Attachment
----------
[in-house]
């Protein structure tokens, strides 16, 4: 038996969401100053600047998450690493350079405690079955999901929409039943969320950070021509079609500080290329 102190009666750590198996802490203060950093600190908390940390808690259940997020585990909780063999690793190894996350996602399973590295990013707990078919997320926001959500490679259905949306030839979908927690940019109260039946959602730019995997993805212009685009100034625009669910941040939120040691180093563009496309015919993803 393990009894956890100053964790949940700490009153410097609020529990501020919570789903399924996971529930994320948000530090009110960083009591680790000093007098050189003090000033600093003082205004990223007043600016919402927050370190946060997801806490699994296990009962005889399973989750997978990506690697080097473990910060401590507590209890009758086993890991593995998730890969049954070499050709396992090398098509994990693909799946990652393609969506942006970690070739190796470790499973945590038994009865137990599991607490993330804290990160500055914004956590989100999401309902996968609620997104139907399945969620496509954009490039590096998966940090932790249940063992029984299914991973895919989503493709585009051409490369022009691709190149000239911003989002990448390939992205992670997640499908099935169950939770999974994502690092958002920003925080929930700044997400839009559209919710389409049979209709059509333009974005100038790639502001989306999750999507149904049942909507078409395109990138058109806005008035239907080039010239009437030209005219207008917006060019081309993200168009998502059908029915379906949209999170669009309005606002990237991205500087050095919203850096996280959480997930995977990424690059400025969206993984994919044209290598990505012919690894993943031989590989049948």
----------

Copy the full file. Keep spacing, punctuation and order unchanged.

[in-house]
């Protein structure tokens, strides 16, 4: 038996969401100053600047998450690493350079405690079955999901929409039943969320950070021509079609500080290329 102190009666750590198996802490203060950093600190908390940390808690259940997020585990909780063999690793190894996350996602399973590295990013707990078919997320926001959500490679259905949306030839979908927690940019109260039946959602730019995997993805212009685009100034625009669910941040939120040691180093563009496309015919993803 393990009894956890100053964790949940700490009153410097609020529990501020919570789903399924996971529930994320948000530090009110960083009591680790000093007098050189003090000033600093003082205004990223007043600016919402927050370190946060997801806490699994296990009962005889399973989750997978990506690697080097473990910060401590507590209890009758086993890991593995998730890969049954070499050709396992090398098509994990693909799946990652393609969506942006970690070739190796470790499973945590038994009865137990599991607490993330804290990160500055914004956590989100999401309902996968609620997104139907399945969620496509954009490039590096998966940090932790249940063992029984299914991973895919989503493709585009051409490369022009691709190149000239911003989002990448390939992205992670997640499908099935169950939770999974994502690092958002920003925080929930700044997400839009559209919710389409049979209709059509333009974005100038790639502001989306999750999507149904049942909507078409395109990138058109806005008035239907080039010239009437030209005219207008917006060019081309993200168009998502059908029915379906949209999170669009309005606002990237991205500087050095919203850096996280959480997930995977990424690059400025969206993984994919044209290598990505012919690894993943031989590989049948």